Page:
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Moulin Rouge

movie reviewmovie reviewmovie reviewvideo review out of 4 Movie Review: Moulin Rouge

Starring: Ewan McGregor, Nicole Kidman
Director: Baz Luhrmann
Rated: PG-13
RunTime: 126 Minutes
Release Date: June 2001
Genres: Drama, Music, Romance

*Also starring: John Leguizamo, Jim Broadbent, Garry McDonald, Richard Roxburgh, David Wenham, Jacek Koman, Kylie Minogue

Review by Steve Rhodes
3½ stars out of 4

MOULIN ROUGE is the most audacious effort yet from director Baz Luhrmann, who last, in ROMEO + JULIET, imagined two Shakespearean lovers in a modern Verona Beach setting. This time, Luhrmann turns his considerable talent to bringing back the movie musical, an art form whose obituary had supposedly long since been written.

Starring Nicole Kidman and Ewan McGregor, as Satine and Christian, two star-crossed lovers, this fairytale of a movie is a cornucopia of singing and dancing. In fact there are probably enough songs in it for three musicals. McGregor's big role of late was as Obi-Wan Kenobi in THE PHANTOM MENACE and Kidman's was in EYES WIDE SHUT. She is, however, perhaps best known these days for her well publicized contract dispute with a guy who has impossible missions.

The movie's phenomenal sets look like a Tim Burton production of WILLIE WONKA AND THE CHOCOLATE FACTORY. Among many imaginative and magical scenes, one has Satine and Christian standing on a cloud between the starry, deep blue sky and the twinkling apartment lights of Paris in 1899 -- "the summer of love."

The film opens with such a long cacophony and montage of blurring images that it seems that the picture might be one of those near storyless movies like PINK FLOYD THE WALL. This all changes when McGregor and Kidman begin to sing, "The Hills Are Alive With The Sound Of Music" in his case and "Diamonds Are A Girl's Best Friend" in hers. To answer your first question: Yes, they sing all of their own songs. And to answer your second: Yes, they are quite good, especially McGregor. Best of all are their love duets, and their chemistry together is both credible and touching.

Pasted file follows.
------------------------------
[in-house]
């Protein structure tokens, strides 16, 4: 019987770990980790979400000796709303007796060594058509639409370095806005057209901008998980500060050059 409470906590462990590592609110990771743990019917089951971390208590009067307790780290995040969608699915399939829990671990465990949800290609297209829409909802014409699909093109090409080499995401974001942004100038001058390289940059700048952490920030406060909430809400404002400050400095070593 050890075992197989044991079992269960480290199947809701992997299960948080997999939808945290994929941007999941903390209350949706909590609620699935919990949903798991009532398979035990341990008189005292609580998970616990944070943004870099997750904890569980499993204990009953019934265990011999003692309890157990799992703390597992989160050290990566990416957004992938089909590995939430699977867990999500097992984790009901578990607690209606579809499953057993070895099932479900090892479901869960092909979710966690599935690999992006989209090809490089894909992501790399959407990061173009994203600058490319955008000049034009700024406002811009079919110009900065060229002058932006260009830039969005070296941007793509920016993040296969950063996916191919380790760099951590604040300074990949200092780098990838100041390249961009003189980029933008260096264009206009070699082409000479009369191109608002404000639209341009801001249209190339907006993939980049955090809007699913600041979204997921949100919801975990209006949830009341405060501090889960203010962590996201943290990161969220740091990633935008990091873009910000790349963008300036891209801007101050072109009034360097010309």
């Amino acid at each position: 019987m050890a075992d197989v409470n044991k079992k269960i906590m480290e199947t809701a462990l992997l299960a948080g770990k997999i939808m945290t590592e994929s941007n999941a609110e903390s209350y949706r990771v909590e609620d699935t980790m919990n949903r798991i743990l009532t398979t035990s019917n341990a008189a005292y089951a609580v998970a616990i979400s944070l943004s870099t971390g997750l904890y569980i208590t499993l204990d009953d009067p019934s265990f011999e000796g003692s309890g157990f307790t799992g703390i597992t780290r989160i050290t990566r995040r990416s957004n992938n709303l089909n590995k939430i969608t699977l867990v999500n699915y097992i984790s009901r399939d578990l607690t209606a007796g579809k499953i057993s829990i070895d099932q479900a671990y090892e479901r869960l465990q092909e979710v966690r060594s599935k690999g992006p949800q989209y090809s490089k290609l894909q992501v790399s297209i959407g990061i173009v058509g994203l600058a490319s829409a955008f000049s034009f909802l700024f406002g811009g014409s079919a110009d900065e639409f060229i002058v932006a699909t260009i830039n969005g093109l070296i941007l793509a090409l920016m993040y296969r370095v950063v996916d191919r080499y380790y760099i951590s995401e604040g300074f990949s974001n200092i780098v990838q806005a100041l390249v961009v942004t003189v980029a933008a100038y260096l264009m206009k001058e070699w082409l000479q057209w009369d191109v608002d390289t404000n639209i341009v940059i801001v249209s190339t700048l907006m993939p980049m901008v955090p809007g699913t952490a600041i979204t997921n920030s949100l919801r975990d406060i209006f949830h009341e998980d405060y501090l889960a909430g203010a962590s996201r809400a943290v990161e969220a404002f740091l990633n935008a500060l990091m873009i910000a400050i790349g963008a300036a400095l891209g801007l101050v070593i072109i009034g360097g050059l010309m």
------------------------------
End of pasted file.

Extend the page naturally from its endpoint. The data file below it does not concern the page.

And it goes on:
The story, which is filled with humor as well as love, concerns a fantastical nightclub called the Moulin Rouge, which is run by an impresario named Zidler (Jim Broadbent from TOPSY-TURVY). He transforms his nightclub into a theater in order to put on a play called "Spectacular Spectacular," written by Christian. The leading role will be sung by Satine, a courtesan.

In order to get the funding Zidler gives the deed to the Moulin Rouge, and effectively to Satine as well, to the evil Duke of Monroth (Richard Roxburgh). This deal might have worked out, had Christian and Satine not fallen in love. A hopeless romantic, Christian's fundamental believe is, "The greatest thing you'll ever learn is just to love and to be loved in return." The tragedy of the story comes from Satine's health -- she's dying of consumption -- and Christian's self-acknowledged "ridiculous obsession with love."

Operatic in scope, the film assaults our senses with the sumptuous music, costumes, sets and story. With its rapid pacing, jump cuts, speed ups and slow downs, the film will leave you emotionally drained and exhilarated by the end, which does more with the "show must go on" than you could ever imagine. It is also a rare film that is such a crowd-pleaser that you're likely to hear, as we did, spontaneous applause during the movie.

MOULIN ROUGE runs 2:10. It is rated PG-13 for sexual content and would be acceptable for kids around 12 and up.

My son Jeffrey, age 12, gave the film ***. He had trouble with the intensity of the dying part but liked the music and the dancing.

Copyright 2001 Steve Rhodes

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